Political ombudsman walks after more than a decade in office
AFTER 11 years of policing and refereeing Jamaica's divisive political landscape, Bishop Herro Blair has stepped down from his oversight role as political ombudsman.
A release from King's House yesterday said that Blair tendered his resignation, effective June 30.
In a letter to Governor General Sir Patrick Allen, Blair stated that recent developments in his religious ministry will no longer afford him the quality time required to function as political ombudsman.
He was first appointed to the post in 2002 and was reappointed for a five-year term in 2009.
Sir Patrick expressed appreciation for his dedication and commitment to service, and the dignity with which he carried out his duties as political ombudsman.
Blair said it was a great honour for him to have been afforded the privilege to serve Jamaica as political ombudsman. He said the political growth and maturity which Jamaica has experienced over the last 11 years will ensure that negative political events of the past are not manifested in the nation's future.
OFFICE IN LIMBO
Meanwhile, The Gleaner reported earlier this week that lengthy delays in the submission of a report to Cabinet by the legislative leadership of Parliament had left the Office of the Political Ombudsman in limbo.
Cabinet is the body vested with the responsibility to decide the future of the office.
Last year, a parliamentary committee engaged in vigorous debate and deliberations on a private member's motion, which examined the relevance of the office and whether it had outlived its purpose.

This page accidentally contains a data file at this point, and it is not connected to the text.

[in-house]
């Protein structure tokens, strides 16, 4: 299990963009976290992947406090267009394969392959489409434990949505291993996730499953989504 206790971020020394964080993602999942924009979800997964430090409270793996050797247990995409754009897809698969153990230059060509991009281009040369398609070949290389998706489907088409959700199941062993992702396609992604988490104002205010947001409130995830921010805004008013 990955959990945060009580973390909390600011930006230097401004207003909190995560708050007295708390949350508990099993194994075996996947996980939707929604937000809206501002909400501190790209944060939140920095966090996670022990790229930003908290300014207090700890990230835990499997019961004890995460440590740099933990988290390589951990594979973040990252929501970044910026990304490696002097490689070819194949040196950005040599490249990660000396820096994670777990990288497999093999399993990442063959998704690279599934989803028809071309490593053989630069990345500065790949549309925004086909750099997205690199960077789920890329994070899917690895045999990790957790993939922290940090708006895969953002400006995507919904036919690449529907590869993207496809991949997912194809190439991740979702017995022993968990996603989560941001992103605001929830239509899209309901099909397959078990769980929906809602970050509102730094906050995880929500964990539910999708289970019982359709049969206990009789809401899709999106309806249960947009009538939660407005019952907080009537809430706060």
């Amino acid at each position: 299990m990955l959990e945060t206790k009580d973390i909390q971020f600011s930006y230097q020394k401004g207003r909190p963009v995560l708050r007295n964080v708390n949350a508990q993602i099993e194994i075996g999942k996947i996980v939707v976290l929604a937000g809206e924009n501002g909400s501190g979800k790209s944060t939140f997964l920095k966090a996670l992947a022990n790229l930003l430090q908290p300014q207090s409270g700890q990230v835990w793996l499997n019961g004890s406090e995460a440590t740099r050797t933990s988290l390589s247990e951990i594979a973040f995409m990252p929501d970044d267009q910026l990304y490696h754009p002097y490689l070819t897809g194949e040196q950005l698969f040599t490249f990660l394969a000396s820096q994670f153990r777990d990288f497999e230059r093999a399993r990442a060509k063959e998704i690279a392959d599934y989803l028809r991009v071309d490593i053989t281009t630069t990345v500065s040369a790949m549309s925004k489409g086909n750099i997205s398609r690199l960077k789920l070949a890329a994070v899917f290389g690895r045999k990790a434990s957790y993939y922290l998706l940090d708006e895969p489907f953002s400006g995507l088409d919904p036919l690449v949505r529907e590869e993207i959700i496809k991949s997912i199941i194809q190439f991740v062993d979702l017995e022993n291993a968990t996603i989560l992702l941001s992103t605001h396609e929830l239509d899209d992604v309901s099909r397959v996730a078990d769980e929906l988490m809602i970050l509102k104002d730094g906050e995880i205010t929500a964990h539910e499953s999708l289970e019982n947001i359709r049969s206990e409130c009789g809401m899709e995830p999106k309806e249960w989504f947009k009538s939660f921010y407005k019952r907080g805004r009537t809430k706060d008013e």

South West St Catherine Member of Parliament Everald Warmington, who moved the motion, had made his position clear that the Government should cease from spending millions of taxpayers' dollars on an office that had become irrelevant.
Warmington questioned whether the $18.62 million spent by the office each year was justified. However, a number of civil-society groups, as well as the Private Sector Organisation of Jamaica, had strongly recommended that the office be retained and its role expanded.
In April, Blair rebuked Warmington as he charged that a "vendetta" was being hatched against him.
The political ombudsman had slammed claims by Warmington that he had applied for a salary increase from the governor general.
"I have never asked the governor general for an increase. I must now say there is a vendetta going on," Blair said in April.